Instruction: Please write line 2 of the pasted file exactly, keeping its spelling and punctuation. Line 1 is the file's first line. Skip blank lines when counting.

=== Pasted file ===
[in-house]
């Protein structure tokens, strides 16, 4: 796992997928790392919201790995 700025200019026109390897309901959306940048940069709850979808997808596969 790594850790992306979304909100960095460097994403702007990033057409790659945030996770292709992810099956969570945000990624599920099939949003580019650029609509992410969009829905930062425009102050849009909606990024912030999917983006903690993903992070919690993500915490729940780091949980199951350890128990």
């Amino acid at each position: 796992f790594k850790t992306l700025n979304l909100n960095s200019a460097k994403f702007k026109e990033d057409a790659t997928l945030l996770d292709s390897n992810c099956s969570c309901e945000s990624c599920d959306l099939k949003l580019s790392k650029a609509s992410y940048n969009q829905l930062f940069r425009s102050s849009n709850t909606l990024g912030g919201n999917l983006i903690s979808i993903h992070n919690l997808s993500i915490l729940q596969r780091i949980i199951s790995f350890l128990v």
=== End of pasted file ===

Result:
């Protein structure tokens, strides 16, 4: 796992997928790392919201790995 700025200019026109390897309901959306940048940069709850979808997808596969 790594850790992306979304909100960095460097994403702007990033057409790659945030996770292709992810099956969570945000990624599920099939949003580019650029609509992410969009829905930062425009102050849009909606990024912030999917983006903690993903992070919690993500915490729940780091949980199951350890128990």